WASHINGTON--As I looked at all the fresh-faced teachers starting their orientation Wednesday at Columbia Heights Education Campus (CHEC), I had to wonder how many would still be around in two or three years. If the existing data is any guide, the answer is not that many. DCPS says it doesn't have any readily available numbers. But estimates developed by Mary Levy, who just finished a stint as a budget consultant to the D.C. Council, indicate that the school system has a big problem retaining teachers--even bigger than other urban school systems that struggle with attrition. Using DCPS payroll records between 2001 to 2010, Levy found that an average of 76 percent of DCPS teachers leave after five years or less of service. Of the 971 teachers hired in fiscal year 2002, for example, Levy concludes that 724 were gone by 2007. About a quarter of all new hires last a year or less. "To me, this is really alarming," said Levy, who spent years analyzing school budgets for the Washington Lawyers' Committee for Civil Rights and Urban Affairs. Teacher attrition is a slippery and much-debated issue, with various studies placing the five-year departure rate at anywhere from 25 to 50 percent. Getting a clear picture is complicated in part by the profession's demographics, which are dominated by young women who leave the profession to start families and then return. Training programs such as Teach For America, which expect their recruits to stay only for two years, are also a factor. (Washington Post – registration required)

How to Close the Achievement Gap: The world's best schools offer important lessons about what works.

NATIONAL--All over the world, your chances of success in school and life depend more on your family circumstances than on any other factor. By age three, kids with professional parents are already a full year ahead of their poorer peers. They know twice as many words and score 40 points higher on IQ tests. By age 10, the gap is three years. By then, some poor children have not mastered basic reading and math skills, and many never will: this is the age at which failure starts to become irreversible. A few school systems seem to have figured out how to erase these gaps. Finland ensures that every child completes basic education and meets a rigorous standard. One Finnish district official, asked about the number of children who don't complete school in her city, replied, "I can tell you their names if you want." In the United States, KIPP charter schools enroll students from the poorest families and ensure that almost every one of them graduates high school—80 percent make it to college. Singapore narrowed its achievement gap among ethnic minorities from 17 percent to 5 percent over 20 years. (Newsweek)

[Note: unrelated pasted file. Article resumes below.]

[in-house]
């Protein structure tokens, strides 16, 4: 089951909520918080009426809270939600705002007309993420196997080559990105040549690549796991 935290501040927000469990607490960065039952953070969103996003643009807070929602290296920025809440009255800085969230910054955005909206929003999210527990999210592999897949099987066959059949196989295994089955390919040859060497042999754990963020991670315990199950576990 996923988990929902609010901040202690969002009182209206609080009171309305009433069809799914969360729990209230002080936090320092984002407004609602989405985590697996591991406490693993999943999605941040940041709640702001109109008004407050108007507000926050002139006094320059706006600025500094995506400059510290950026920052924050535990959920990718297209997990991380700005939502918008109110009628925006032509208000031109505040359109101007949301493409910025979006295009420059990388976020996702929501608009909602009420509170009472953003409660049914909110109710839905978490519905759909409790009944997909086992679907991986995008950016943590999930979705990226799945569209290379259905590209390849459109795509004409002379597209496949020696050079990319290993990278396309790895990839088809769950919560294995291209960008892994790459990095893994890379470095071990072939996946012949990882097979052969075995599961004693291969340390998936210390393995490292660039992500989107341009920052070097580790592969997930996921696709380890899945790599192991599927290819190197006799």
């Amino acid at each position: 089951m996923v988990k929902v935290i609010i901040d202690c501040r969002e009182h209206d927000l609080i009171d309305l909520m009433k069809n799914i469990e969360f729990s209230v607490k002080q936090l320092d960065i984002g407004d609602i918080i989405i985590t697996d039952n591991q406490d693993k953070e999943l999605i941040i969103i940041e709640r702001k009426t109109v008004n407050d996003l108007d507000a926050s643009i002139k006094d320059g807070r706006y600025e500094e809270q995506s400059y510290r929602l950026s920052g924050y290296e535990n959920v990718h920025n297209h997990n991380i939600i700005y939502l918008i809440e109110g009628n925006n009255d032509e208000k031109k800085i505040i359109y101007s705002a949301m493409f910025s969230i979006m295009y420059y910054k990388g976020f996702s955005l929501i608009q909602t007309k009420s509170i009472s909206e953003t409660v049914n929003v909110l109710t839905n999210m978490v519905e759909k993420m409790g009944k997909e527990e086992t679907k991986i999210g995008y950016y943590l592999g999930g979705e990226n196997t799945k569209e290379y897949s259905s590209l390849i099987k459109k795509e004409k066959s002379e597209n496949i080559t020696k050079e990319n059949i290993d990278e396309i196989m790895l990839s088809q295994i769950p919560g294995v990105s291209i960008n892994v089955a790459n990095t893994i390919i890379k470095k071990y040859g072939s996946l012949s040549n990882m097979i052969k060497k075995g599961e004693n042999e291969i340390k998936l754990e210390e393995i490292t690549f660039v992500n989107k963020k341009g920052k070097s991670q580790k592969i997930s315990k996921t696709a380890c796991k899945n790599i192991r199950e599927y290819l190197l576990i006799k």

Inconsistencies in Scores for i3's Early Learning Winners

NATIONAL--Of the winners to receive the most money in last week's Investing in Innovation (i3) awards, three promoted "early learning" as one of their priorities. But an analysis of their scores shows that their stated intentions may not line up with what the U.S. Department of Education was looking for. In fact, the scoring itself raises many questions about the reviewers' understanding of how to evaluate an early learning plan.  Our analysis started with two questions: What types of projects did the U.S. Department of Education officials have in mind when they included early learning as a competitive priority for the i3 competition? And, more importantly, did i3 reviewers receive adequate instructions on how to do the scoring -- and if so, did they follow them? The first question is easy to answer, as the requirements were included in the application. According to the i3 application, reviewers were supposed to give one "competitive priority" point to applicants "that would implement innovative practices, strategies, or programs that are designed to improve educational outcomes for high-need students who are young children (birth through 3rd grade) by enhancing the quality of early learning programs."  … Yet highest-rated applicant – Success for All – discussed only what it is currently doing, not what it would plan to do with i3 funds in the area of early learning. KIPP discussed a somewhat early-learning focused project, but did not address all three of the focus areas. Actually, the only one that talked about future efforts and addressed all three areas was Teach for America. Early Ed Watch reviewed the competitive priority section of each proposal, and here are the scores we would give. (New America Foundation Blog)